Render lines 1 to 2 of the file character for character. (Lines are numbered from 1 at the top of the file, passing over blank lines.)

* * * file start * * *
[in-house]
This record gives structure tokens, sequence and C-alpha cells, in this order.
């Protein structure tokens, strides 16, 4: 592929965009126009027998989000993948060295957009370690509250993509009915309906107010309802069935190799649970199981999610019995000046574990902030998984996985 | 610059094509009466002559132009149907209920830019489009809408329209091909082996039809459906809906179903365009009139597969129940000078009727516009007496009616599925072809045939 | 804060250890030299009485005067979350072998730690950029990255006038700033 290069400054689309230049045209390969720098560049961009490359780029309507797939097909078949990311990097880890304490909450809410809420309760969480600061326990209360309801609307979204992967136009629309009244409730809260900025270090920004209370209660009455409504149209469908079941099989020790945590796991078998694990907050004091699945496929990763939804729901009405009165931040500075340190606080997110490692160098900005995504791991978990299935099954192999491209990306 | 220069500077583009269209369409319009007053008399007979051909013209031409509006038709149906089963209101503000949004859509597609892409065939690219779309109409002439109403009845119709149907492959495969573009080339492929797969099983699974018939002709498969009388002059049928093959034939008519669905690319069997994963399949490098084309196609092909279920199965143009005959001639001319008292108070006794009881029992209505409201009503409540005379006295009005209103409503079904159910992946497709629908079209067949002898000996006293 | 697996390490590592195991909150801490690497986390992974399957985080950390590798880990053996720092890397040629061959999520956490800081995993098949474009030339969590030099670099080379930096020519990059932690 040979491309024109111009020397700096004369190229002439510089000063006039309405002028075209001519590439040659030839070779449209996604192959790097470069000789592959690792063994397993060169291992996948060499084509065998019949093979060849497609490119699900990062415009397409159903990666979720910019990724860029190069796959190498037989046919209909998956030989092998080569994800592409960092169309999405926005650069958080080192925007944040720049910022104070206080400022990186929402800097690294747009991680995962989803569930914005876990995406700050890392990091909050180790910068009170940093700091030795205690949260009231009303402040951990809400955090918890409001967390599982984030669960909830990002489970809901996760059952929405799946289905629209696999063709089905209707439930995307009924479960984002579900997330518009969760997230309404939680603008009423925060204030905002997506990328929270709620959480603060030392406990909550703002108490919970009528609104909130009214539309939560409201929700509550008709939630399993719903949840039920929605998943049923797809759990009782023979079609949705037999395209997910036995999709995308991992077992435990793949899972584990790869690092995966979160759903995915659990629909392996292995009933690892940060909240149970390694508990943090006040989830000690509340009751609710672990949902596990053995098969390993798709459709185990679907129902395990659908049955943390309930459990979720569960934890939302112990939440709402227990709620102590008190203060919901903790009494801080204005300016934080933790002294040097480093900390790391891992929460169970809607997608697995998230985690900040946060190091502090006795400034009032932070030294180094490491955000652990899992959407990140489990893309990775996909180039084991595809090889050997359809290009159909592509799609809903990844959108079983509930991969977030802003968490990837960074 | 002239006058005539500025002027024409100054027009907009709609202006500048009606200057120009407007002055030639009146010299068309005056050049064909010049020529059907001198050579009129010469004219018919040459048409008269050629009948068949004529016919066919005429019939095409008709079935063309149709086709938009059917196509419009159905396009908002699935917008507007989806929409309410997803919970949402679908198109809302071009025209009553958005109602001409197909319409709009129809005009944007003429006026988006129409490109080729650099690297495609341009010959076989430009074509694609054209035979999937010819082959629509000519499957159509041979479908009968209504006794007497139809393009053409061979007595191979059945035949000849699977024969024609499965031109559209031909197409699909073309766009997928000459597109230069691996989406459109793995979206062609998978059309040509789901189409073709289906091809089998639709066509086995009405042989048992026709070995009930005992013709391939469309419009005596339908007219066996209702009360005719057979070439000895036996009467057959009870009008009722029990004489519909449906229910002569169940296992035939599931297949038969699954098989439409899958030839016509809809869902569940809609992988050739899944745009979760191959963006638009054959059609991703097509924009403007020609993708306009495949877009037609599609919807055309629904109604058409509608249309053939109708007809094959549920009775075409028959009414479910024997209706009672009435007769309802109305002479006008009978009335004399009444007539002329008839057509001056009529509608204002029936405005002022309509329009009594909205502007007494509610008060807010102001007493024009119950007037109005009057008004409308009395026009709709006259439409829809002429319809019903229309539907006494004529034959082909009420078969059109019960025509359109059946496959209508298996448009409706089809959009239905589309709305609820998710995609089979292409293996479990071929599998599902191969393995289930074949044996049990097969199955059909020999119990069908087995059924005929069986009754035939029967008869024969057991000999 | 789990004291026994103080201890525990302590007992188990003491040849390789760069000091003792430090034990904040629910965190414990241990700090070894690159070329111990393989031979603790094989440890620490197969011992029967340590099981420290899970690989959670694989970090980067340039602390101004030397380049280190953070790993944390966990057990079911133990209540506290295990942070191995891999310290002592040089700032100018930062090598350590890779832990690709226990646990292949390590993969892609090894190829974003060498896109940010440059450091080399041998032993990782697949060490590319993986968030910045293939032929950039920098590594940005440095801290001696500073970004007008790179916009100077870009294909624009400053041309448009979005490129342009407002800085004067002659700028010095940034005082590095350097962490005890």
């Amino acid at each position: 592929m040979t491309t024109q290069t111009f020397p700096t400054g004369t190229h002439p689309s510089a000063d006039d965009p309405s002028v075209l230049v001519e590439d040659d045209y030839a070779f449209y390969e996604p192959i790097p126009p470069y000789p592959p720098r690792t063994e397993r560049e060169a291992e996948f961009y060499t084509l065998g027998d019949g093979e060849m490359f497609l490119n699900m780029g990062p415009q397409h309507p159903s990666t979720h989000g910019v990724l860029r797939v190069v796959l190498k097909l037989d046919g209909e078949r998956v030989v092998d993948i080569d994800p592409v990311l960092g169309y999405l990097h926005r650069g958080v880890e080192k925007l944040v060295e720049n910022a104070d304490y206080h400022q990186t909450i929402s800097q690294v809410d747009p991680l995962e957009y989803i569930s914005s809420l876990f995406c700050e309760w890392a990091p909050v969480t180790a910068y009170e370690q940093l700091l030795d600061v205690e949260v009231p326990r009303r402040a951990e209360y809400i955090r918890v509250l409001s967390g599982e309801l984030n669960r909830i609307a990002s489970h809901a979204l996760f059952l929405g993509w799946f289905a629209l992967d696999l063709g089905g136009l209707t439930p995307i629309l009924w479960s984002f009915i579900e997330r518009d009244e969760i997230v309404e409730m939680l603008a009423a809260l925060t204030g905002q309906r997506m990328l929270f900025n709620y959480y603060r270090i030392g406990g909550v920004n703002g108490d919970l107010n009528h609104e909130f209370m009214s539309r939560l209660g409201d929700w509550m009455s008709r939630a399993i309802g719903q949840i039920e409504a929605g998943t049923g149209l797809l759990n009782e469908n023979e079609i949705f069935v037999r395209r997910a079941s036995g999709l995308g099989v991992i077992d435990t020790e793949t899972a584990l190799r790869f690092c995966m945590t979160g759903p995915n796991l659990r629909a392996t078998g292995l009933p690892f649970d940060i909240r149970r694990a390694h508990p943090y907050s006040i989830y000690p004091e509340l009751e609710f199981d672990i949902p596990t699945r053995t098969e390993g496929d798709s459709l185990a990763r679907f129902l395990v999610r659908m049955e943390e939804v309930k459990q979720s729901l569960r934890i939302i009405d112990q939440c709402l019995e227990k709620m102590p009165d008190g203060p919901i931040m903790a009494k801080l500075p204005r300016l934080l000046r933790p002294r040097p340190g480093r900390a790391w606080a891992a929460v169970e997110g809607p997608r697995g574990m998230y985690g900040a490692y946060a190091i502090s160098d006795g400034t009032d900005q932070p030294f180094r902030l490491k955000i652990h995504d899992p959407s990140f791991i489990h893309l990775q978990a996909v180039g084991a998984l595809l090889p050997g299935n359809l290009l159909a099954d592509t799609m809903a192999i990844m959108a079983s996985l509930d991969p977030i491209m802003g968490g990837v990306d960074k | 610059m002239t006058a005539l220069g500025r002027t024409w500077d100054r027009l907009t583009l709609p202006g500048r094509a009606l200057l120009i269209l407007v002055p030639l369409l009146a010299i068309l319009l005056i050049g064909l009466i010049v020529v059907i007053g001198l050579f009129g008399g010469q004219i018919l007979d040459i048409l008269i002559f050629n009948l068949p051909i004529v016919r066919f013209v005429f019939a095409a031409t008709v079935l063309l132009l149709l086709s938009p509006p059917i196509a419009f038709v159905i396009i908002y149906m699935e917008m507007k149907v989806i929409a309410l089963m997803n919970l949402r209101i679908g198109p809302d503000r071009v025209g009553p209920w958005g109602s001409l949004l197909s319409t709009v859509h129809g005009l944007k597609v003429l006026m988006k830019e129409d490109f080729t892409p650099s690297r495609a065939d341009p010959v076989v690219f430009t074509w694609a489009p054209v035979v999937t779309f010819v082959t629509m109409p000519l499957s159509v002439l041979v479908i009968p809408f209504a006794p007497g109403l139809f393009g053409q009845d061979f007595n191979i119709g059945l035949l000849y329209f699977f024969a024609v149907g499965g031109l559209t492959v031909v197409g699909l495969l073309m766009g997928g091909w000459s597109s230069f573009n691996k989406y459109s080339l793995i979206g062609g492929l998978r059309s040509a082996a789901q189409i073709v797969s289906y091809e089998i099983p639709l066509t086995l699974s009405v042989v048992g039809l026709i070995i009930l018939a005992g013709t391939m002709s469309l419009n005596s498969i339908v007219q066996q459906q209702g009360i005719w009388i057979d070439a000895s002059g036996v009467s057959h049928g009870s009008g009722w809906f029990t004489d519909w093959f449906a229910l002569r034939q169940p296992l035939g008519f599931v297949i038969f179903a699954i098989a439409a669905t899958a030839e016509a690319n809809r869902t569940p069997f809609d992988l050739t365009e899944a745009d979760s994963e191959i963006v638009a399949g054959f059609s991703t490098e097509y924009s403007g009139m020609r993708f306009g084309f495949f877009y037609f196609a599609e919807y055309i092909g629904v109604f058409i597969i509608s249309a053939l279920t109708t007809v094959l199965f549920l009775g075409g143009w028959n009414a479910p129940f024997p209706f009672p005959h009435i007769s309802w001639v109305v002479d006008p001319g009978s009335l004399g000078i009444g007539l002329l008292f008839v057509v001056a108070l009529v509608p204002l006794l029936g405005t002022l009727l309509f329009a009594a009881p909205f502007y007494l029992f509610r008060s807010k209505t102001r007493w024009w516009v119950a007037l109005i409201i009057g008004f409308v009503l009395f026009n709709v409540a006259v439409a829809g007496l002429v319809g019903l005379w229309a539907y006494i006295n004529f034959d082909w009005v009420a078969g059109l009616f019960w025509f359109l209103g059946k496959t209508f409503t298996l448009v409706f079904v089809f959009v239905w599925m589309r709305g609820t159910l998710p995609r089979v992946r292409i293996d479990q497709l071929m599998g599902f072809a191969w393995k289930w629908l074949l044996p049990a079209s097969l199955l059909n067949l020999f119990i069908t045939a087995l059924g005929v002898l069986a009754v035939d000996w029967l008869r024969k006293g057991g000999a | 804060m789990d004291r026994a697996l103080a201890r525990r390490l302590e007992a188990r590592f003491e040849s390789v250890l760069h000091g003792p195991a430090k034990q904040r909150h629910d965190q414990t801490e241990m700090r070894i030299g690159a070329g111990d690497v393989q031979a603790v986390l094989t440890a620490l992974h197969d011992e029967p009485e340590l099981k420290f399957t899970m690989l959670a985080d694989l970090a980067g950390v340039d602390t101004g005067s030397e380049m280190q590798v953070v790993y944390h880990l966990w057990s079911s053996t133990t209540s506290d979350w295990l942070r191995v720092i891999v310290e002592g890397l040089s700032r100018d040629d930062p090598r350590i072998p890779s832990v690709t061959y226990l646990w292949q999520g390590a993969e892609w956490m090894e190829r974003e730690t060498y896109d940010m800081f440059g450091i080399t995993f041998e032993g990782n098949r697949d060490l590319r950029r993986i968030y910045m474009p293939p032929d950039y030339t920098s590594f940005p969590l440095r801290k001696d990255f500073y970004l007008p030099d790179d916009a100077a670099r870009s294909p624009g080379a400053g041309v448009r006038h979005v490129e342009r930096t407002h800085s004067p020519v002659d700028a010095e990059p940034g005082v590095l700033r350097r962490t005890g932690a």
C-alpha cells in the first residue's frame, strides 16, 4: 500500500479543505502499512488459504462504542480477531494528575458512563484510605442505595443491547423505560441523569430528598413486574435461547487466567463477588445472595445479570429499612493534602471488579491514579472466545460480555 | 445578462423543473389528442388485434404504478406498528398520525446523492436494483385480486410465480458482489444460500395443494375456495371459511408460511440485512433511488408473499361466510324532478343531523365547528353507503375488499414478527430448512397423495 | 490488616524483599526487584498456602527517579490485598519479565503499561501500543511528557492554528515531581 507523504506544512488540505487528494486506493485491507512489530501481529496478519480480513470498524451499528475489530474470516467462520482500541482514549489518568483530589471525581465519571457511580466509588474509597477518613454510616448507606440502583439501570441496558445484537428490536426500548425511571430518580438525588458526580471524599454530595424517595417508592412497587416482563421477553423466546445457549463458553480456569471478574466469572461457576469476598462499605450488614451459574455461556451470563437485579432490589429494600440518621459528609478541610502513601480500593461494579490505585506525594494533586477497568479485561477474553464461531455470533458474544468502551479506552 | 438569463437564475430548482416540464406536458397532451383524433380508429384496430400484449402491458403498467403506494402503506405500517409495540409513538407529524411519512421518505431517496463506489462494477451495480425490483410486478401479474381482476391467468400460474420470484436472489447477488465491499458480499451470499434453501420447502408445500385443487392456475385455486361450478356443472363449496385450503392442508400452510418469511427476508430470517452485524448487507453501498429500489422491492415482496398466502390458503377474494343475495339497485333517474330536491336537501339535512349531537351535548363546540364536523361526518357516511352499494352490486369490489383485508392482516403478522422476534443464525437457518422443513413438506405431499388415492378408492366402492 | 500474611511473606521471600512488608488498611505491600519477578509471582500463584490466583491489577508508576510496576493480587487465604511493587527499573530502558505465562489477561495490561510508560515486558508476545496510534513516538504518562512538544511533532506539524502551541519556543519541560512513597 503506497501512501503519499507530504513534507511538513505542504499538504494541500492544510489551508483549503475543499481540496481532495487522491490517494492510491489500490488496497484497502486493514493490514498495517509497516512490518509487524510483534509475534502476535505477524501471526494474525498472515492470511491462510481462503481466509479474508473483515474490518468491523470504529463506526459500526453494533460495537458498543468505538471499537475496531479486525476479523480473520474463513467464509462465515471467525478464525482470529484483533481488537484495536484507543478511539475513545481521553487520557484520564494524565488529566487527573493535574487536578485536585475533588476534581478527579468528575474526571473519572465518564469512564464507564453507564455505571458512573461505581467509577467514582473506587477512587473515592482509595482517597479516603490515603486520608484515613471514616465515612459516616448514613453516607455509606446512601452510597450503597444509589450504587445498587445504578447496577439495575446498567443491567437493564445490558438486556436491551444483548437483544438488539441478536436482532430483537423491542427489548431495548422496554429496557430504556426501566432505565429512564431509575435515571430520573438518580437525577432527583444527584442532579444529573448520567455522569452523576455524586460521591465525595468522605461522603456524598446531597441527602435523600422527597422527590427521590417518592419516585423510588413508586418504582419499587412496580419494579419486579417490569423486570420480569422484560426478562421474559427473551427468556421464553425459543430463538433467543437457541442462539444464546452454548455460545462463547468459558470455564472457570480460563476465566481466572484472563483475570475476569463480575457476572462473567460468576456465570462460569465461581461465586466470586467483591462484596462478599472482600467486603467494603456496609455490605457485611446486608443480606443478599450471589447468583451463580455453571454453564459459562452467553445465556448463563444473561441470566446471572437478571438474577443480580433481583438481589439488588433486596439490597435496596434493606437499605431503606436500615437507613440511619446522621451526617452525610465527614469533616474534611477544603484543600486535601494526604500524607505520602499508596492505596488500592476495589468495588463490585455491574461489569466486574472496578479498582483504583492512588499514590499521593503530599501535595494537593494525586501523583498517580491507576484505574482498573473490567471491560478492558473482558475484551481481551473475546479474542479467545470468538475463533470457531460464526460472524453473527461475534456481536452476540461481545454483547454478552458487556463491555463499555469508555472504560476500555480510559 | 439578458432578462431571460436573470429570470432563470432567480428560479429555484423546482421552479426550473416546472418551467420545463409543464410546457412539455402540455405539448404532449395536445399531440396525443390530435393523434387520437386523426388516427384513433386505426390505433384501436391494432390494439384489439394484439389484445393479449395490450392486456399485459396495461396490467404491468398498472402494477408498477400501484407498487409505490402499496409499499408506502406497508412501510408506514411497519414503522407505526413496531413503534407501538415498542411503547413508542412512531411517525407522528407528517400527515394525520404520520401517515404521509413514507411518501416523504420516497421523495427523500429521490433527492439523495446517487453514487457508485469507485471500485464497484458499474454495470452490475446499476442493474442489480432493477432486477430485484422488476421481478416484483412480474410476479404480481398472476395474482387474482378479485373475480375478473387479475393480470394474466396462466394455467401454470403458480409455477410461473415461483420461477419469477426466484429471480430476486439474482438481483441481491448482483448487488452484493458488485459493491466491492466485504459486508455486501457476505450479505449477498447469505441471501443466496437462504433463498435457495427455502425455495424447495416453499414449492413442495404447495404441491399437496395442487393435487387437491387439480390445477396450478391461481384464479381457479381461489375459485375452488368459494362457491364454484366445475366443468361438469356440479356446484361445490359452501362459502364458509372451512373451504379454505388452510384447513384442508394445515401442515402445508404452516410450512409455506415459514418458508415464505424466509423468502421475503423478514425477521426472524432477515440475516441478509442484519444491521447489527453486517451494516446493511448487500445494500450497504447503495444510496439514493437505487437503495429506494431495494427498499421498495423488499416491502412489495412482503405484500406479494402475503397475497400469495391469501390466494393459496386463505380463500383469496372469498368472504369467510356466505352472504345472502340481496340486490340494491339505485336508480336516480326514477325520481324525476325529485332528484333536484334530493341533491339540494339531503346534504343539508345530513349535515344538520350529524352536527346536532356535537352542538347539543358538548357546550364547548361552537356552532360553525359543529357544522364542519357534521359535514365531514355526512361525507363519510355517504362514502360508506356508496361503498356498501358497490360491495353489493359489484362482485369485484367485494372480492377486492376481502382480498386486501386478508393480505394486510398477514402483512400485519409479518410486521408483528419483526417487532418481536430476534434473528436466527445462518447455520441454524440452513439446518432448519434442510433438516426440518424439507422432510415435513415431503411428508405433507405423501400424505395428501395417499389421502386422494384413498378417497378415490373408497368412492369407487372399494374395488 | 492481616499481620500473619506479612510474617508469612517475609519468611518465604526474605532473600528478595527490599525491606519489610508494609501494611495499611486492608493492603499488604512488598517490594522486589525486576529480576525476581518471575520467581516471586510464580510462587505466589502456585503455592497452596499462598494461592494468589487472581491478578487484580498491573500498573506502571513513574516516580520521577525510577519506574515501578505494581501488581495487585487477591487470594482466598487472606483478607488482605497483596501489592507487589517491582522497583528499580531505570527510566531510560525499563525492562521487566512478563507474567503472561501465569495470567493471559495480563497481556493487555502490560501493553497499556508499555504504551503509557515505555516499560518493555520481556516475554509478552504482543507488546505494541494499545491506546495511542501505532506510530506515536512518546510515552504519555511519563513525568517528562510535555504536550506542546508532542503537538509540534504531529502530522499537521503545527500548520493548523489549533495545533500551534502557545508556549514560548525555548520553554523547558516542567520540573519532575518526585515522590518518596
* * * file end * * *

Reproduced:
[in-house]
This record gives structure tokens, sequence and C-alpha cells, in this order.